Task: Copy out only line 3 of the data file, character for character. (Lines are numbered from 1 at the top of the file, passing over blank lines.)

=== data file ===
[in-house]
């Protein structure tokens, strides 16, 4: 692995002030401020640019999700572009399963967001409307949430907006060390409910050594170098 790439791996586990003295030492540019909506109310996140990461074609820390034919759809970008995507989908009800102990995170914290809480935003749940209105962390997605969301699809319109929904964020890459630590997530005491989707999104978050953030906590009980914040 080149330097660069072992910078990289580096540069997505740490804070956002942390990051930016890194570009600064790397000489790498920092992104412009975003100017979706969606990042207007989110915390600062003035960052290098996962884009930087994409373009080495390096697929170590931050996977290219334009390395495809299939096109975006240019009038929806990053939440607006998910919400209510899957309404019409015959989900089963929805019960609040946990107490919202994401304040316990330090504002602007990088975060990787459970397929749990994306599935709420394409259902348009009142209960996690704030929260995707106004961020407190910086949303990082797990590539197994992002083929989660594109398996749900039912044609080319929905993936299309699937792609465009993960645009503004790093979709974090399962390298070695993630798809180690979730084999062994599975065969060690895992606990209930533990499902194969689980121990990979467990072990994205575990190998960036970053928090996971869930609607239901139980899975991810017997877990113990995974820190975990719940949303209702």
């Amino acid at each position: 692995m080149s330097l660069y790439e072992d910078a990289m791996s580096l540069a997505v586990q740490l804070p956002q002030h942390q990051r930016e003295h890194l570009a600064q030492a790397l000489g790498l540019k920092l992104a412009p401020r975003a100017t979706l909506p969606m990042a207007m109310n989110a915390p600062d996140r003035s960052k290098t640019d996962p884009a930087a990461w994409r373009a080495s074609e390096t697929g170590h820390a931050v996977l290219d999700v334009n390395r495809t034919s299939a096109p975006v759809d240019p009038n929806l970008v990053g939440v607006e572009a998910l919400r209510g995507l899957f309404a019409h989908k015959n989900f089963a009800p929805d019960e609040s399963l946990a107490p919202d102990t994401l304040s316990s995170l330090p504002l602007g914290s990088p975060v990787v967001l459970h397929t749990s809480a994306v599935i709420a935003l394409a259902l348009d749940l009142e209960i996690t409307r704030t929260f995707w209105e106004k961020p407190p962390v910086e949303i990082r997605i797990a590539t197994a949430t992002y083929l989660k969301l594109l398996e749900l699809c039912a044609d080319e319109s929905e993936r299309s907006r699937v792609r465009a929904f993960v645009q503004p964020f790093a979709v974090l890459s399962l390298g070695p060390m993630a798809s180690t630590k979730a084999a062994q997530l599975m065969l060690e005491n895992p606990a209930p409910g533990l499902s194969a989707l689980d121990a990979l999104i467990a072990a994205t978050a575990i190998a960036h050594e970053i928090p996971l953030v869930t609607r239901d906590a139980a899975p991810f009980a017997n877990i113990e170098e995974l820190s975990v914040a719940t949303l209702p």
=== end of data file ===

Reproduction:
């Amino acid at each position: 692995m080149s330097l660069y790439e072992d910078a990289m791996s580096l540069a997505v586990q740490l804070p956002q002030h942390q990051r930016e003295h890194l570009a600064q030492a790397l000489g790498l540019k920092l992104a412009p401020r975003a100017t979706l909506p969606m990042a207007m109310n989110a915390p600062d996140r003035s960052k290098t640019d996962p884009a930087a990461w994409r373009a080495s074609e390096t697929g170590h820390a931050v996977l290219d999700v334009n390395r495809t034919s299939a096109p975006v759809d240019p009038n929806l970008v990053g939440v607006e572009a998910l919400r209510g995507l899957f309404a019409h989908k015959n989900f089963a009800p929805d019960e609040s399963l946990a107490p919202d102990t994401l304040s316990s995170l330090p504002l602007g914290s990088p975060v990787v967001l459970h397929t749990s809480a994306v599935i709420a935003l394409a259902l348009d749940l009142e209960i996690t409307r704030t929260f995707w209105e106004k961020p407190p962390v910086e949303i990082r997605i797990a590539t197994a949430t992002y083929l989660k969301l594109l398996e749900l699809c039912a044609d080319e319109s929905e993936r299309s907006r699937v792609r465009a929904f993960v645009q503004p964020f790093a979709v974090l890459s399962l390298g070695p060390m993630a798809s180690t630590k979730a084999a062994q997530l599975m065969l060690e005491n895992p606990a209930p409910g533990l499902s194969a989707l689980d121990a990979l999104i467990a072990a994205t978050a575990i190998a960036h050594e970053i928090p996971l953030v869930t609607r239901d906590a139980a899975p991810f009980a017997n877990i113990e170098e995974l820190s975990v914040a719940t949303l209702p």